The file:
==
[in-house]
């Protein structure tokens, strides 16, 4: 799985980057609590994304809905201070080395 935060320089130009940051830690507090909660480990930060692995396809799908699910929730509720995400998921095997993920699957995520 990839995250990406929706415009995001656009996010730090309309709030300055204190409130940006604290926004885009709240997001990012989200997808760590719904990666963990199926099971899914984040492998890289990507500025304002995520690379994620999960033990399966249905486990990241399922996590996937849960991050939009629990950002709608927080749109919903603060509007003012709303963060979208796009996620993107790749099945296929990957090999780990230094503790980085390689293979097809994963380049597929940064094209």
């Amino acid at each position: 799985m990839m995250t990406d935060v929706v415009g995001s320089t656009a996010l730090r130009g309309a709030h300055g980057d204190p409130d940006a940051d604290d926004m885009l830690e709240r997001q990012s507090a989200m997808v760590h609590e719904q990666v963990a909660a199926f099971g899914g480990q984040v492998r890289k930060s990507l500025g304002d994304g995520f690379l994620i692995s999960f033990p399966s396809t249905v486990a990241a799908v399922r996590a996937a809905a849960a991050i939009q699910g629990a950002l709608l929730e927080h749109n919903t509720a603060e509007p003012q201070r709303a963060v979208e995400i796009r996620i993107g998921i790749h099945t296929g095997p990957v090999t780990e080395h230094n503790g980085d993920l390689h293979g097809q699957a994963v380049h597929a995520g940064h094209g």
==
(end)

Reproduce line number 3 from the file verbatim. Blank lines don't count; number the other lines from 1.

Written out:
């Amino acid at each position: 799985m990839m995250t990406d935060v929706v415009g995001s320089t656009a996010l730090r130009g309309a709030h300055g980057d204190p409130d940006a940051d604290d926004m885009l830690e709240r997001q990012s507090a989200m997808v760590h609590e719904q990666v963990a909660a199926f099971g899914g480990q984040v492998r890289k930060s990507l500025g304002d994304g995520f690379l994620i692995s999960f033990p399966s396809t249905v486990a990241a799908v399922r996590a996937a809905a849960a991050i939009q699910g629990a950002l709608l929730e927080h749109n919903t509720a603060e509007p003012q201070r709303a963060v979208e995400i796009r996620i993107g998921i790749h099945t296929g095997p990957v090999t780990e080395h230094n503790g980085d993920l390689h293979g097809q699957a994963v380049h597929a995520g940064h094209g």